Appearances Can Be Deceiving: The Dresses of Frida Kahlo
The next exhibit I am dying to see is 'Appearances Can Be Deceiving: The Dresses of Frida Kahlo,' on display in Mexico city at the former home of Frida Kahlo, Casa Azul; her wardrobe is presented alongside some of the designs that her iconic style inspired, by designers such as Jean Paul Gaultier and Riccardo Tisci. The exhibit required extensive restoration of the items on display; restoration that was paid for largely in part by Vogue, who featured her as a fashion icon in 1937 and again in November 2012 to discuss the exhibit.
There is a large display of the traditionally lavish Tehuantepec style dresses and skirts that Frida made famous; complete with paint stains and tobacco scent.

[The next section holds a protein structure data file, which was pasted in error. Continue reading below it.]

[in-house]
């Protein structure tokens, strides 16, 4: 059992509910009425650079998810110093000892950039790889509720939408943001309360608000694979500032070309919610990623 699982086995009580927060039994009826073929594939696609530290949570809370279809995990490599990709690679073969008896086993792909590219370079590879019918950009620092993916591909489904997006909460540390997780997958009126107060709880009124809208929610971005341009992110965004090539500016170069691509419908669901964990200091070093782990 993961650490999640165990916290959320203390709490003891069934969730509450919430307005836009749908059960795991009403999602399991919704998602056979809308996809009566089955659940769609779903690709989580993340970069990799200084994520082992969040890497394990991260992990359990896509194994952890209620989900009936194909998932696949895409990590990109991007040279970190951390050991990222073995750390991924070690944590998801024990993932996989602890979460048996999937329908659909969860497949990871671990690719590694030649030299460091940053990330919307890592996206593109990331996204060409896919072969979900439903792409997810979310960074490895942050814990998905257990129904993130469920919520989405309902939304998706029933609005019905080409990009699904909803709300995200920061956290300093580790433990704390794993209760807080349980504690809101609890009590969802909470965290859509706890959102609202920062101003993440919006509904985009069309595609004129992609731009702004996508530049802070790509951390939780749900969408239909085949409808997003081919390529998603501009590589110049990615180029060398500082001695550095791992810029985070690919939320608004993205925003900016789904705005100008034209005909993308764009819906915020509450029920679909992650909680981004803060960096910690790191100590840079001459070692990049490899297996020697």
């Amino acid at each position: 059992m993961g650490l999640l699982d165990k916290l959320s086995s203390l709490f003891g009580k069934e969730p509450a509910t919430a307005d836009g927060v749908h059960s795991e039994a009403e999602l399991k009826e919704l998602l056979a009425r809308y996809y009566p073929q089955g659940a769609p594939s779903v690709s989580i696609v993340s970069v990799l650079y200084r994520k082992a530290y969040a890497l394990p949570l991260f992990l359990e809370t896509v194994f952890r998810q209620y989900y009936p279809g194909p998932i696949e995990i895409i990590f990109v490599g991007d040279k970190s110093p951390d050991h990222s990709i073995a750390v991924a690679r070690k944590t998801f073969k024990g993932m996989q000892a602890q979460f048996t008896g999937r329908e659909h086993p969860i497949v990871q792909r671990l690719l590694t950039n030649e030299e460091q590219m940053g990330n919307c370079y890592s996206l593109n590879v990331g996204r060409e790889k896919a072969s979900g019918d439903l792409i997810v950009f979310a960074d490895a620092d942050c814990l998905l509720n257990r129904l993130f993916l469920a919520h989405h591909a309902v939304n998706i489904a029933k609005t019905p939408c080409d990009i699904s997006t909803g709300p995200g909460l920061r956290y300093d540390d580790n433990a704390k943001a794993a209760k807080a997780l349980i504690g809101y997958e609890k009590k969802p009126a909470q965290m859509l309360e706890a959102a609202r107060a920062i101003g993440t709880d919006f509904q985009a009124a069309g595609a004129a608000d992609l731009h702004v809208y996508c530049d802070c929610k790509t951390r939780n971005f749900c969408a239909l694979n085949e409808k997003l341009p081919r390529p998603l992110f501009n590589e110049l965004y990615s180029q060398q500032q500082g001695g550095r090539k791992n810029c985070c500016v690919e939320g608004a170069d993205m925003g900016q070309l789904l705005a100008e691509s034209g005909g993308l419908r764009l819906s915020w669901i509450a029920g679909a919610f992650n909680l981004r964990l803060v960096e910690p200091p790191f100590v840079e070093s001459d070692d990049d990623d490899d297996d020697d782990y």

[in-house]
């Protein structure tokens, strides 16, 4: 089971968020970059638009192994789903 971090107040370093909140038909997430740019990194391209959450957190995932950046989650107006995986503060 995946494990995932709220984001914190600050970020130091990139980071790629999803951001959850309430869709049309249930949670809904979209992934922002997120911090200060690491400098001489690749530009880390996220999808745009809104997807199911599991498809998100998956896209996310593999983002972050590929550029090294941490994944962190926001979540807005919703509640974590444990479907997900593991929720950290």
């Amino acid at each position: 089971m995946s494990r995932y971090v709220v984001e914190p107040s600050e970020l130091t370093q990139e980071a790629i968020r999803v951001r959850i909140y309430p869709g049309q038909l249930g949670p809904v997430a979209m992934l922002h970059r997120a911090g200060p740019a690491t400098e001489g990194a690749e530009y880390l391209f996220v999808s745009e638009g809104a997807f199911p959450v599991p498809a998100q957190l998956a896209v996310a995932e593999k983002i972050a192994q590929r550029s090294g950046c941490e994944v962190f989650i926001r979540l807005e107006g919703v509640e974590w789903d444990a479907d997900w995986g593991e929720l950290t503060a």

Frida's ornate silver jewelry and brightly colored accessories abound, revealing Frida's distinct sense of style and identity.
"She had a tremendous self-confidence,” Alejandra Lopez, art restorer for the painter's home, told the Associated Press. “She was convinced that what she wore displayed who she was inside."
Her iconic torso braces, leg immobilizers, and prostheses are all on display as well. They have to be after all; so many of her painting focus on the pain caused by these items, but at the same time they are just as ornate as the rest of her accessories.
Seriously, this is a spectacular addition to the Casa Azul, and I hope I get to go to Mexico City to see this some day.